Year: 2013 Source: Death Studies.(2006).30(8):715-738.DOI: 10.1080/07481180600848322 SIEC No: 20130734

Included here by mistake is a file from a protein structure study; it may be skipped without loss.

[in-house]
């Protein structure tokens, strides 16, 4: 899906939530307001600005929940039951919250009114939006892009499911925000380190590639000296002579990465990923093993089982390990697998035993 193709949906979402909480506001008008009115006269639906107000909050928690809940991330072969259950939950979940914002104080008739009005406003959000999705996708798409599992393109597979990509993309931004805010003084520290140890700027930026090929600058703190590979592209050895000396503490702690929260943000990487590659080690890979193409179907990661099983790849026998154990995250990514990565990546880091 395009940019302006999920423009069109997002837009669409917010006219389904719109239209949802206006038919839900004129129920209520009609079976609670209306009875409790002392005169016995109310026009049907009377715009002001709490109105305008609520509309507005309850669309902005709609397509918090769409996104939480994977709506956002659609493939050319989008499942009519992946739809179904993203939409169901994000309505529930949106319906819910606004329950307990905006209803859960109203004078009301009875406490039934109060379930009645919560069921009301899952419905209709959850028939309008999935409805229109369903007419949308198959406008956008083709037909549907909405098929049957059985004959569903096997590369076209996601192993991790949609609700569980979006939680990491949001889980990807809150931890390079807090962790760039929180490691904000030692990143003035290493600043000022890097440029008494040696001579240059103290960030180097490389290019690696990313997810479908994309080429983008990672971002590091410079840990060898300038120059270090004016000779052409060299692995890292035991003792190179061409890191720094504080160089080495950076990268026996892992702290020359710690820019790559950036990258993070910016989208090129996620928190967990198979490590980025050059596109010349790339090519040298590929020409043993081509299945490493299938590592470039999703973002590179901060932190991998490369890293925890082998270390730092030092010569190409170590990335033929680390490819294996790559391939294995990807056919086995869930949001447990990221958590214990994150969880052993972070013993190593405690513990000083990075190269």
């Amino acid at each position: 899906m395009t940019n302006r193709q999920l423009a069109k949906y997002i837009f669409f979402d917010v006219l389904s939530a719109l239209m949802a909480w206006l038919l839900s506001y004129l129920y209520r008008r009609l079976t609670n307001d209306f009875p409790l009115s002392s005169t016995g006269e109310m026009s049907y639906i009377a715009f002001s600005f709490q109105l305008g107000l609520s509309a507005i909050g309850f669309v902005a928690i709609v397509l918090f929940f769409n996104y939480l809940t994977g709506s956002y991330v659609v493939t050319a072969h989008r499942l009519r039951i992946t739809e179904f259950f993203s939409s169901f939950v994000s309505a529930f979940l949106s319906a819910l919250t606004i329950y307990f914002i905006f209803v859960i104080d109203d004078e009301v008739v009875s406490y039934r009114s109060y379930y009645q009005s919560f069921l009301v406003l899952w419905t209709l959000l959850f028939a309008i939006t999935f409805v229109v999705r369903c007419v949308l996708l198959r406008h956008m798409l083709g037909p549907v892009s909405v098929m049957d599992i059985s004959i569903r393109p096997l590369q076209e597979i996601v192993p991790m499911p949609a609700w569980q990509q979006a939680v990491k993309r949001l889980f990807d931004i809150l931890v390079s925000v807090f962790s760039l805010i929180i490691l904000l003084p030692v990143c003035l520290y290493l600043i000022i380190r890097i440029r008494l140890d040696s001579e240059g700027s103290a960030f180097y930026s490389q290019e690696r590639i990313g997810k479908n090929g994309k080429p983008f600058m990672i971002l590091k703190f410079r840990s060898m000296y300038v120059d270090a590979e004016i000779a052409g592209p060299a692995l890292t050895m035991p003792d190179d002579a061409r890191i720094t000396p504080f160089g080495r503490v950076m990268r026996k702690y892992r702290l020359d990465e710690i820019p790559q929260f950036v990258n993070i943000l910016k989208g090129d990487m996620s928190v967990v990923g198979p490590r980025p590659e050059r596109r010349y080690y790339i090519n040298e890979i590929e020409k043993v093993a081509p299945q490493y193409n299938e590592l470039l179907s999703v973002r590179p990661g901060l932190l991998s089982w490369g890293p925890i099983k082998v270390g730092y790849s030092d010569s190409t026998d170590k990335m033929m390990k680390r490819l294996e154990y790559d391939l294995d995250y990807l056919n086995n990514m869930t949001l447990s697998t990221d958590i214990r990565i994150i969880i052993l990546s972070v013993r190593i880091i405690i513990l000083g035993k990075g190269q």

Drawing on attachment theory and constructivist conceptualizations of bereavement, the authors assessed the relation between continuing bonds coping and meaning reconstruction following the death of a loved one and complicated grief symptomatology. Five hundred six young adults in the first two years of bereavement from a variety of losses completed the Inventory of Complicated Grief along with measures of the strength of their ongoing attachment to the deceased and their capacity to make sense of the loss, find benefit in the experience, and reconstruct a progressive sense of identity following the death. Several variables concerning the survivor, his or her relationship to the deceased, and the nature of the death functioned as risk factors for heightened distress, but their role was generally moderated by meaning-making, often to the point of non-significance. In contrast, higher levels of benefit-finding and positive identity change were associated with lower levels of bereavement complication. Finally, an interaction emerged between sense-making and ongoing attachment to the deceased, suggesting that strong continuing bonds predicted greater levels of traumatic and especially separation distress, but only when the survivor was unable to make sense of the loss in personal, practical, existential, or spiritual terms.

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